While the Harrenhal contained an army (many of whom would, however, not be soldiers) and King's Landing contained many more obvious civilians**, Dany probably thinks that in the time since she arrived in Westeros, there have been plenty of opportunities for the inhabitants of King's Landing to leave the city and so by not doing so, they have, in effect, tied their fates to that of Cersei.

Dany is not in Westeros to free it (as she may or may not have been doing in Slaver's Bay); she is there to assert her right to the throne of the Seven Kingdoms by birthright (a stance that loses whatever moral authority it might have by Dany wanting to keep Jon's right to the throne, one which trumps hers, a secret).


** - As I won't be watching this season until the DVD is issued, I don't know who exactly was in King's landing when Dany put it to the fire.
The city isn't a fortification. The walls are, the Red Keep is, but the actual city is not a fortification. Dany destroying the walls? Smart. If she'd attacked the Red Keep itself despite there being civilians there? Ruthless. Attacking the city and civilians, a target with no military value whatsoever, something she has gone to great lengths to avoid every other step of the way? Insane.

However, having said this, Tyrion's idea to siege, may have not been as apocalyptic, but could have generated a long drawn out fight that could have provoked great suffering too. And they only had two episodes to do it, so going dragon nuclear was one quick option.
This is very true. Tyrion's idea sucked as much. Storming the city was actually a better idea if done without randomly strafing it for dragon fire for the lulz.

Although even better would have been having Davos just sneak a death squad in and take down Cersei that way.

i'm not sure that Jaime's arc was wasted - tragic, yes as he fell victim to his love for a seriously toxic relationship, but I think his arc was realistic even if it didn't have the happy redeemed ending most were hoping for
I don't get what the point of emphasising Jaime's sense of honour and the stain he's born because his best action (killing Aerys) is seen as his worst if at the end of the day, all that resulted in him just standing around awkwardly, then deciding to die with Cersei after all. Realistic perhaps, bit not dramatically satisfying.

Maybe HBO regrets only 6 episodes?
HBO wanted more; it was the writers that didn't.
 

Mr Orange

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I don't get what the point of emphasising Jaime's sense of honour and the stain he's born because his best action (killing Aerys) is seen as his worst if at the end of the day, all that resulted in him just standing around awkwardly, then deciding to die with Cersei after all. Realistic perhaps, bit not dramatically satisfying.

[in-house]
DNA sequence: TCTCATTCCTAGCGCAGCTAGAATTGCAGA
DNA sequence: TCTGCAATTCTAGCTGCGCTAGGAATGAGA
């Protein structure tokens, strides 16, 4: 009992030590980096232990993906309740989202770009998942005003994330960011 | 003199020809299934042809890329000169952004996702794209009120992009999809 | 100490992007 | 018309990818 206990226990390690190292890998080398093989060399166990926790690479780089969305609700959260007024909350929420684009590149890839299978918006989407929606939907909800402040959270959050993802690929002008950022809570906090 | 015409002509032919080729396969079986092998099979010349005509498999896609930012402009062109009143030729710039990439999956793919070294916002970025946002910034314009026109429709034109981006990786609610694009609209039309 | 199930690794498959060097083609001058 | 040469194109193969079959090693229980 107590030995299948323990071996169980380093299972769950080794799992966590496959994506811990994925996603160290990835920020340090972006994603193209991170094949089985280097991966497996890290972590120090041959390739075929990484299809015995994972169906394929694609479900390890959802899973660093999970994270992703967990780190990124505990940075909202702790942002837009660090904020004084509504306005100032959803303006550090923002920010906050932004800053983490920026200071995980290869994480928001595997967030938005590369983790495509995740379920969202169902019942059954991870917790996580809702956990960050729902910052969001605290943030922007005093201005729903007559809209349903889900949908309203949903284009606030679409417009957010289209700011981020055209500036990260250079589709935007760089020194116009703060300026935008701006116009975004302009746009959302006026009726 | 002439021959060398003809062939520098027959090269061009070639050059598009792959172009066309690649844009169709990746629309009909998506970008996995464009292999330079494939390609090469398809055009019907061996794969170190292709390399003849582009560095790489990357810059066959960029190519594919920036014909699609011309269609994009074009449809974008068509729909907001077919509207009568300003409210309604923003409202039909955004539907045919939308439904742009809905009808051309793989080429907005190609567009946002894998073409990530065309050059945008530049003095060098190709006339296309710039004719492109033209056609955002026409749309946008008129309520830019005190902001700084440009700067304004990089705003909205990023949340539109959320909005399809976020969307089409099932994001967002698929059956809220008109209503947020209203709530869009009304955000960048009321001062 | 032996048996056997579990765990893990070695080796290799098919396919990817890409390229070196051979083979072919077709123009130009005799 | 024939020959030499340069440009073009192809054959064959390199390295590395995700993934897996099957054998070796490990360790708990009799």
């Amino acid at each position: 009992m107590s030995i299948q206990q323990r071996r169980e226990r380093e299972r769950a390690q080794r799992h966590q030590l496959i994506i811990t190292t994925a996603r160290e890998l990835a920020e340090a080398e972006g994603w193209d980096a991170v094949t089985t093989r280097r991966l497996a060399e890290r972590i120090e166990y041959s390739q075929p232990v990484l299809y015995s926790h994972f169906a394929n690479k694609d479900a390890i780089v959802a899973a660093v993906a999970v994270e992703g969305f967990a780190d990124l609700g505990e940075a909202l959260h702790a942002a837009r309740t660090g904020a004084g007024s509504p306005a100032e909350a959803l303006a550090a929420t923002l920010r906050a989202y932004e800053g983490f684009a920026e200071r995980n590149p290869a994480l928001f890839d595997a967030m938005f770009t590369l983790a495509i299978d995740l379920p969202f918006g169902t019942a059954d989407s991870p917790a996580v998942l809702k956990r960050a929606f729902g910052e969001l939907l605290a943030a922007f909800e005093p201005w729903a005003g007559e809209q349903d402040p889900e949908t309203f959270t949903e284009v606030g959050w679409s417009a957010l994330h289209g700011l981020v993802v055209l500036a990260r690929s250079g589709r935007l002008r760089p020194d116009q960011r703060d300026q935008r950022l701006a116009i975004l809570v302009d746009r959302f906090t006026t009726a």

I agree that it might have been more satisfying for Jaime to end on some kind of redemption arc, but GOT is often about reality, not what is satisfying to the viewer. good people die, bad people prosper, sh!t happens. Jaime has always had the struggle inside him of his honour against his love for Cersei and I think throughout the series it's never been certain which would win out. this ending may not have been what people wanted, but that doesn't invalidate it.

HBO wanted more; it was the writers that didn't.
that's interesting, I hadn't heard that before. if that's the case then the writers made a big error in my opinion.
 

Al Jackson

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I agree that it might have been more satisfying for Jaime to end on some kind of redemption arc, but GOT is often about reality, not what is satisfying to the viewer. good people die, bad people prosper, sh!t happens. Jaime has always had the struggle inside him of his honour against his love for Cersei and I think throughout the series it's never been certain which would win out. this ending may not have been what people wanted, but that doesn't invalidate it.


that's interesting, I hadn't heard that before. if that's the case then the writers made a big error in my opinion.
Yeah sometime , two years ago, president of programming Michael Lombardo said something like that, but he and David and Dan are in some locked agreement to go with what D&D want to do, that got set in concrete before or during or after season 6. Lombardo stepped down from his position a few months ago.
HBO seems to be hoping the GoT prequel will be a hit, we will have to see, I am not enthused about the era picked.
 

The Big Peat

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I agree that it might have been more satisfying for Jaime to end on some kind of redemption arc, but GOT is often about reality, not what is satisfying to the viewer. good people die, bad people prosper, sh!t happens. Jaime has always had the struggle inside him of his honour against his love for Cersei and I think throughout the series it's never been certain which would win out. this ending may not have been what people wanted, but that doesn't invalidate it.